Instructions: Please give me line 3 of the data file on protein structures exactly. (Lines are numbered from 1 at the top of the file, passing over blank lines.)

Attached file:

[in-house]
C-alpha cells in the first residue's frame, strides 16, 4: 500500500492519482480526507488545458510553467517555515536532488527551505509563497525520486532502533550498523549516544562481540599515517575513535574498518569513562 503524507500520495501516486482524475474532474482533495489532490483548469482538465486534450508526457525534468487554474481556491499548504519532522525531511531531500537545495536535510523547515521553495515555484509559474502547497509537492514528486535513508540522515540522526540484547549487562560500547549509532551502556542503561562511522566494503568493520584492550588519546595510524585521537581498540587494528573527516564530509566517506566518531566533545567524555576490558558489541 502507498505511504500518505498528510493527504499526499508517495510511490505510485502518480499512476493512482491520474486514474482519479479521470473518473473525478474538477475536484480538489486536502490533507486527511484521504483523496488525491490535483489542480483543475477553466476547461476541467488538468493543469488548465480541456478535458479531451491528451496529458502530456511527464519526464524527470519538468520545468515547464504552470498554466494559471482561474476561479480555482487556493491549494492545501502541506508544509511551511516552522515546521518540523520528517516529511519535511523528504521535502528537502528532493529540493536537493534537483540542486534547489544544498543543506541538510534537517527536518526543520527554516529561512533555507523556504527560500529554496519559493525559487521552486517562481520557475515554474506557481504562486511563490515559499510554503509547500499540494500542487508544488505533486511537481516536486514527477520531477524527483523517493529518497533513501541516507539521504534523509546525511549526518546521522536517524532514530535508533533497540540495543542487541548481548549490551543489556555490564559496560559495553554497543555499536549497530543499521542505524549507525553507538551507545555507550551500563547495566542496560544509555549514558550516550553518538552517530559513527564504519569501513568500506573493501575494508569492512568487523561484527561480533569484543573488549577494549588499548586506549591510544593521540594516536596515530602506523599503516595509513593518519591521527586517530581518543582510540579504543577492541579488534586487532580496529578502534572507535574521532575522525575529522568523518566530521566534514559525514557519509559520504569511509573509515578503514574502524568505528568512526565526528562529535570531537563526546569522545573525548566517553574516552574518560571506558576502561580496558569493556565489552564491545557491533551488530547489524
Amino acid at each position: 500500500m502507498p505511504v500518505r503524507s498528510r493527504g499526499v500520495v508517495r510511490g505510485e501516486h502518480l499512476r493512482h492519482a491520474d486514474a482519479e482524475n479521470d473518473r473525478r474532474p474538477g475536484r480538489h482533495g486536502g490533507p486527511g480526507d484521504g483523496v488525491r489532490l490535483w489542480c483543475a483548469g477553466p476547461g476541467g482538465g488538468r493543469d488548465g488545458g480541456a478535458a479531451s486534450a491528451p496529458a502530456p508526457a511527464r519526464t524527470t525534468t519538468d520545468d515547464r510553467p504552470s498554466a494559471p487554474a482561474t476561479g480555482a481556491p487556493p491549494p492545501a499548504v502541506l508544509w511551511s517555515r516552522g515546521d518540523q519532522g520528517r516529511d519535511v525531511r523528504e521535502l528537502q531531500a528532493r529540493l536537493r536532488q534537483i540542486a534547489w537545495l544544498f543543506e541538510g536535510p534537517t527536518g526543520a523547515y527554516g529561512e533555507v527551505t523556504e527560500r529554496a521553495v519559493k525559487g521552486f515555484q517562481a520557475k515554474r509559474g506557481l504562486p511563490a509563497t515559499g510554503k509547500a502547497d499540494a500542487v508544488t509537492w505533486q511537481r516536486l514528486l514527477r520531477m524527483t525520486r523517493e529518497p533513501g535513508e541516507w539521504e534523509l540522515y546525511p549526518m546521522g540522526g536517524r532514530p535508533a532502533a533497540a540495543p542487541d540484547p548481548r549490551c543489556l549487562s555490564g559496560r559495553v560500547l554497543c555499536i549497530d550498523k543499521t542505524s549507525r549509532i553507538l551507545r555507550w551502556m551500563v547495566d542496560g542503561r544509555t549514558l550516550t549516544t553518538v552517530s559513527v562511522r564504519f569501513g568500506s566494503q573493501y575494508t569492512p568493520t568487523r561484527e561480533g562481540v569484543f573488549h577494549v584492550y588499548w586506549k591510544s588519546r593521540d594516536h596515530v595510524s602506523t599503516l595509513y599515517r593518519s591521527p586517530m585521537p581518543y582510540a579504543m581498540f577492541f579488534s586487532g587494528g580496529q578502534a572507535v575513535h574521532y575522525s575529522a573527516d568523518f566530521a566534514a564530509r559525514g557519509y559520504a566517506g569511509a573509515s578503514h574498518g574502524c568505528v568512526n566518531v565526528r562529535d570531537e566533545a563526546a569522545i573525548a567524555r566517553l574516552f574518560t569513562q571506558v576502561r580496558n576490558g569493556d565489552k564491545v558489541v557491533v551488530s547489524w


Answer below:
Amino acid at each position: 500500500m502507498p505511504v500518505r503524507s498528510r493527504g499526499v500520495v508517495r510511490g505510485e501516486h502518480l499512476r493512482h492519482a491520474d486514474a482519479e482524475n479521470d473518473r473525478r474532474p474538477g475536484r480538489h482533495g486536502g490533507p486527511g480526507d484521504g483523496v488525491r489532490l490535483w489542480c483543475a483548469g477553466p476547461g476541467g482538465g488538468r493543469d488548465g488545458g480541456a478535458a479531451s486534450a491528451p496529458a502530456p508526457a511527464r519526464t524527470t525534468t519538468d520545468d515547464r510553467p504552470s498554466a494559471p487554474a482561474t476561479g480555482a481556491p487556493p491549494p492545501a499548504v502541506l508544509w511551511s517555515r516552522g515546521d518540523q519532522g520528517r516529511d519535511v525531511r523528504e521535502l528537502q531531500a528532493r529540493l536537493r536532488q534537483i540542486a534547489w537545495l544544498f543543506e541538510g536535510p534537517t527536518g526543520a523547515y527554516g529561512e533555507v527551505t523556504e527560500r529554496a521553495v519559493k525559487g521552486f515555484q517562481a520557475k515554474r509559474g506557481l504562486p511563490a509563497t515559499g510554503k509547500a502547497d499540494a500542487v508544488t509537492w505533486q511537481r516536486l514528486l514527477r520531477m524527483t525520486r523517493e529518497p533513501g535513508e541516507w539521504e534523509l540522515y546525511p549526518m546521522g540522526g536517524r532514530p535508533a532502533a533497540a540495543p542487541d540484547p548481548r549490551c543489556l549487562s555490564g559496560r559495553v560500547l554497543c555499536i549497530d550498523k543499521t542505524s549507525r549509532i553507538l551507545r555507550w551502556m551500563v547495566d542496560g542503561r544509555t549514558l550516550t549516544t553518538v552517530s559513527v562511522r564504519f569501513g568500506s566494503q573493501y575494508t569492512p568493520t568487523r561484527e561480533g562481540v569484543f573488549h577494549v584492550y588499548w586506549k591510544s588519546r593521540d594516536h596515530v595510524s602506523t599503516l595509513y599515517r593518519s591521527p586517530m585521537p581518543y582510540a579504543m581498540f577492541f579488534s586487532g587494528g580496529q578502534a572507535v575513535h574521532y575522525s575529522a573527516d568523518f566530521a566534514a564530509r559525514g557519509y559520504a566517506g569511509a573509515s578503514h574498518g574502524c568505528v568512526n566518531v565526528r562529535d570531537e566533545a563526546a569522545i573525548a567524555r566517553l574516552f574518560t569513562q571506558v576502561r580496558n576490558g569493556d565489552k564491545v558489541v557491533v551488530s547489524w